[svlug] Re: [svlug]how to copy a bunch of "." files?

Tin Le tin at le.org
Mon May 8 00:27:08 PDT 2000


> I'd tend to agree with you here. The info pages on find(1) seem to
> support this -- and using the exec flag to grep through something
> like the linux source tree takes a lot longer than it does using
> xargs on my system. 

> But based on what you said, I'd expect to see a forest of grep
> processes running, one per source file in the linux source tree, all
> looking for something (for the test, I looked in all source files for
> the word 'panic'). I did not notice anything forking new processes,
> despite repeated utterances of 'ps alx'. But it took substantially
> longer, with more think time at the start of the process than with
> an xargs solution.

Modern find serializes -exec in a directory.  I've never work on find
source so don't know the exact alg used, but I distinctly remember
shooting myself in the foot ;-) with "find -exec" on an early *NIX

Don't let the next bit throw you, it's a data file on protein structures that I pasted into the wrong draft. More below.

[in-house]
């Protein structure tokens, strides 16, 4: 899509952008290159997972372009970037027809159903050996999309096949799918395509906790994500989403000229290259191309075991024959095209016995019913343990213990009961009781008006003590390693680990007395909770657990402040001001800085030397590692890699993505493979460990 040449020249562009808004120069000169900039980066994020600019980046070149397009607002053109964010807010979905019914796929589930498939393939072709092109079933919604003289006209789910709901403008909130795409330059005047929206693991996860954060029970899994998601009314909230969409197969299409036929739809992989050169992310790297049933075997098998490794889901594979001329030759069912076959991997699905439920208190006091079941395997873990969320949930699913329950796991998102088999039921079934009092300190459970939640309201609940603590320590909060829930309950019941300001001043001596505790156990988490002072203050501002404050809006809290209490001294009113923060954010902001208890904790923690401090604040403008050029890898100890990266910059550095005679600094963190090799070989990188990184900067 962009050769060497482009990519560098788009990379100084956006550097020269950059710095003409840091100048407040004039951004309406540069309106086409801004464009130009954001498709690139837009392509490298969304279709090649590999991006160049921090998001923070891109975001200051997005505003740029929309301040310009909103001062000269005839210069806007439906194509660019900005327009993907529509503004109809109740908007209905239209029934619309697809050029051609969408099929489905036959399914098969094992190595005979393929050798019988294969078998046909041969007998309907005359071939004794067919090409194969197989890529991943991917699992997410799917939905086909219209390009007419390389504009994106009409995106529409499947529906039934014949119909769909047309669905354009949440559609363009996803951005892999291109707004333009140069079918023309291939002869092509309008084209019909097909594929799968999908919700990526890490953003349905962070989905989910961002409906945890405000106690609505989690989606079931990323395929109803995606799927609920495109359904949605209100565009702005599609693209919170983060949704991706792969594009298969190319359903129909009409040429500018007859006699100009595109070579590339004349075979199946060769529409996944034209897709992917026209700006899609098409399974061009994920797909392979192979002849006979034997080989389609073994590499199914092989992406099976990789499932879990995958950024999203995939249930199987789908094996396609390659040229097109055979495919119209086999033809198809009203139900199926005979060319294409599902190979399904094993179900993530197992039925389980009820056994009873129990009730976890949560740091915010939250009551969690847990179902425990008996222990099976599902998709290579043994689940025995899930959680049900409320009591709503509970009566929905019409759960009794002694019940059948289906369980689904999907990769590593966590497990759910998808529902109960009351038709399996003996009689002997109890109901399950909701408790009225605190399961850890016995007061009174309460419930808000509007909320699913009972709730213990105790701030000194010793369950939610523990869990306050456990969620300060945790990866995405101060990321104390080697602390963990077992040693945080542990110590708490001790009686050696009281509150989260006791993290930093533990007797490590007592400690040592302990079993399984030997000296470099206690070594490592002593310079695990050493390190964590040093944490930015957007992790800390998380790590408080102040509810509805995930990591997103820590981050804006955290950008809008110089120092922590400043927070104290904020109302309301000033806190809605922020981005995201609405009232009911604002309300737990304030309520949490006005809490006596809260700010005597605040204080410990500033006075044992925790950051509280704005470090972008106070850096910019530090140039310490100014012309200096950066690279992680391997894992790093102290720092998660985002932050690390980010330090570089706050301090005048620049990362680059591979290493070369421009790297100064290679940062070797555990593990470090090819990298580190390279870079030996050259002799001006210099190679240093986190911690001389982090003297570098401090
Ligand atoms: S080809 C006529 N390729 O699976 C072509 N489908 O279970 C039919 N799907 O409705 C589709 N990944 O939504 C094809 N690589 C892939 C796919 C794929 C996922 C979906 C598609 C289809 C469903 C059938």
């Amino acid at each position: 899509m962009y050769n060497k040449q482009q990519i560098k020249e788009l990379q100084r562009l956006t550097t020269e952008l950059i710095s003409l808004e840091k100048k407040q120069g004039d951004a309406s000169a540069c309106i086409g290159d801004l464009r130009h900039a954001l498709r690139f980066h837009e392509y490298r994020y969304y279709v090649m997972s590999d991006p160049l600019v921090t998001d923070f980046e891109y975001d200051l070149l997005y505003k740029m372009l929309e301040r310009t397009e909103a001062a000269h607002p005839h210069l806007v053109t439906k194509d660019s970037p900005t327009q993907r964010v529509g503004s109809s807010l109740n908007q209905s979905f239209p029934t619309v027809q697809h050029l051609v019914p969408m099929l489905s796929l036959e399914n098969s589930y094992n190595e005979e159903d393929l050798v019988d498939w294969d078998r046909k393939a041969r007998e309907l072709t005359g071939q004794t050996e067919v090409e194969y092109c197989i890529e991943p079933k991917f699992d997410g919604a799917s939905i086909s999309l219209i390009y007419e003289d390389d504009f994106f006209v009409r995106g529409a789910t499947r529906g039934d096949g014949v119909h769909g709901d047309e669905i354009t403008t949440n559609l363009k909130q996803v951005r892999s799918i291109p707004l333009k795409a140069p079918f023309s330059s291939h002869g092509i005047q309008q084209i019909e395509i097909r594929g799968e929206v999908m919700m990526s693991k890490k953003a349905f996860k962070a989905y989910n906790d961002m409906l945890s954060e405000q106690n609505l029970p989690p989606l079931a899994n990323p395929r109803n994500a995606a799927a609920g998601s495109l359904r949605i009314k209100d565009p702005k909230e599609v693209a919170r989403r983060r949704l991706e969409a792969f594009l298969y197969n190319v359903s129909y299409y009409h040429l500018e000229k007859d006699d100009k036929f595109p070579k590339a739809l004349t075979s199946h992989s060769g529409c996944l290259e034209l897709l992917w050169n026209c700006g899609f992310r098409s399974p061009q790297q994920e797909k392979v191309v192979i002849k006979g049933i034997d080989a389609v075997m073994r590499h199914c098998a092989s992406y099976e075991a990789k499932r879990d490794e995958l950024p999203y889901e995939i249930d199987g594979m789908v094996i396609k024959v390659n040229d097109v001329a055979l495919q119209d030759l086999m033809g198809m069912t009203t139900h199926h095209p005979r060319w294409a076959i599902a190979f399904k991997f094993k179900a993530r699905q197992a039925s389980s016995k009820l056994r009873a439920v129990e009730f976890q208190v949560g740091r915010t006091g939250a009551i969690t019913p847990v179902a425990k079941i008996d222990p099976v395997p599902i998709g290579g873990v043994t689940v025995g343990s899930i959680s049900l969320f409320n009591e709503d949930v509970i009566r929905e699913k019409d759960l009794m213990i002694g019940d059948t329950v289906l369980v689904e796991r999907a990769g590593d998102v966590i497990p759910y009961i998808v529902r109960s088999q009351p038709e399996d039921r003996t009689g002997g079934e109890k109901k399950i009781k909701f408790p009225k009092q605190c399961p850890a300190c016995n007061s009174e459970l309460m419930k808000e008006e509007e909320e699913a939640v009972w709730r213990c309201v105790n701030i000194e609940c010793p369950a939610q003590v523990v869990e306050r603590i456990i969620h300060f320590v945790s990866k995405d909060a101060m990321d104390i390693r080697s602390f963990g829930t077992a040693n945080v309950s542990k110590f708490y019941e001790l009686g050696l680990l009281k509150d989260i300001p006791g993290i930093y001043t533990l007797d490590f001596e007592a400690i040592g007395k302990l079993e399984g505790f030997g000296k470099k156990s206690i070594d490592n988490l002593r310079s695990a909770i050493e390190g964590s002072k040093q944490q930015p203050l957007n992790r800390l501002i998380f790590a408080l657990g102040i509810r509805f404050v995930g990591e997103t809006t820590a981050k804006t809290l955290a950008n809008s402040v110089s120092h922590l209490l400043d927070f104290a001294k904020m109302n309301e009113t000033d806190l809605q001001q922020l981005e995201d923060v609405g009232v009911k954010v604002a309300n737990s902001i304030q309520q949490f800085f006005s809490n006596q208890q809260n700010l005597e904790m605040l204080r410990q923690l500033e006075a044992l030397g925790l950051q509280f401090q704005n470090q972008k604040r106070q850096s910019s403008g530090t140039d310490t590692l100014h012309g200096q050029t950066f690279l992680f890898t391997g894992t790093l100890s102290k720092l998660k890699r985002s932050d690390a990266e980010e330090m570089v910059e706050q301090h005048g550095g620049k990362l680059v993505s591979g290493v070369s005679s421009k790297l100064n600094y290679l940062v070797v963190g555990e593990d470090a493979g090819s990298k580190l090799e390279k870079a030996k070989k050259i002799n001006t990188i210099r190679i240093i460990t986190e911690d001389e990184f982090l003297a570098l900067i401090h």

system about 15 years ago.  I think it might have been System III.
That particular find command tried to "optimize" its work by creating
multiple childprocs to handle subdirs (one per subdir), and I had a
fairly deep and wide source tree, which quickly overwhelmed the poor
3B2 I was on.  Pissed off a lot of people in my dept...

That 3B2 had all of 1MB of RAM and a 10MB drive, shared by 30 people.

> Furthermore, the xargs gives the data in a better presentation: the
> find -exec doesn't give the filenames, but the xargs does (using
> find . -name "*.[ch] | xargs grep 'panic' -).

You could use -print with find to get filenames.  Find is kind of like
the kitchen sink command, many options and lots of things you can use it

Tin Le

- ----
Internet Security and Firewall Consulting
Tin Le - tin at le.org

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